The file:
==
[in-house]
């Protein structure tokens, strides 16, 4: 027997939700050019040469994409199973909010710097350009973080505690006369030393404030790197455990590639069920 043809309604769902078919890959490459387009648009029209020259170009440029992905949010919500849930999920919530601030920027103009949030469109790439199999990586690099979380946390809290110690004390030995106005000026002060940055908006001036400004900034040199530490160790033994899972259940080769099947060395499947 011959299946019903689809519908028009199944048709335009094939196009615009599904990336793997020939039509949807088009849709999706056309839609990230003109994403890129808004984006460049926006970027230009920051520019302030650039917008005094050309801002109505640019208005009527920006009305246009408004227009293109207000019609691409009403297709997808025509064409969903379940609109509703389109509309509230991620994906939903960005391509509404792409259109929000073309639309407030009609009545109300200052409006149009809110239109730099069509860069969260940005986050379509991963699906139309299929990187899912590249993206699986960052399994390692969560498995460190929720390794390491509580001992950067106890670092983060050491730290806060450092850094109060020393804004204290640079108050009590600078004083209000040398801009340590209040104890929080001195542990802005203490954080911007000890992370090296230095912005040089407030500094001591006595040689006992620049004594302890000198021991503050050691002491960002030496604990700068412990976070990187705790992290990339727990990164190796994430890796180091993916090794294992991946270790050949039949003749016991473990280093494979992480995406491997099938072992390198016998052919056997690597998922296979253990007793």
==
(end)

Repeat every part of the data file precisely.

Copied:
[in-house]
């Protein structure tokens, strides 16, 4: 027997939700050019040469994409199973909010710097350009973080505690006369030393404030790197455990590639069920 043809309604769902078919890959490459387009648009029209020259170009440029992905949010919500849930999920919530601030920027103009949030469109790439199999990586690099979380946390809290110690004390030995106005000026002060940055908006001036400004900034040199530490160790033994899972259940080769099947060395499947 011959299946019903689809519908028009199944048709335009094939196009615009599904990336793997020939039509949807088009849709999706056309839609990230003109994403890129808004984006460049926006970027230009920051520019302030650039917008005094050309801002109505640019208005009527920006009305246009408004227009293109207000019609691409009403297709997808025509064409969903379940609109509703389109509309509230991620994906939903960005391509509404792409259109929000073309639309407030009609009545109300200052409006149009809110239109730099069509860069969260940005986050379509991963699906139309299929990187899912590249993206699986960052399994390692969560498995460190929720390794390491509580001992950067106890670092983060050491730290806060450092850094109060020393804004204290640079108050009590600078004083209000040398801009340590209040104890929080001195542990802005203490954080911007000890992370090296230095912005040089407030500094001591006595040689006992620049004594302890000198021991503050050691002491960002030496604990700068412990976070990187705790992290990339727990990164190796994430890796180091993916090794294992991946270790050949039949003749016991473990280093494979992480995406491997099938072992390198016998052919056997690597998922296979253990007793």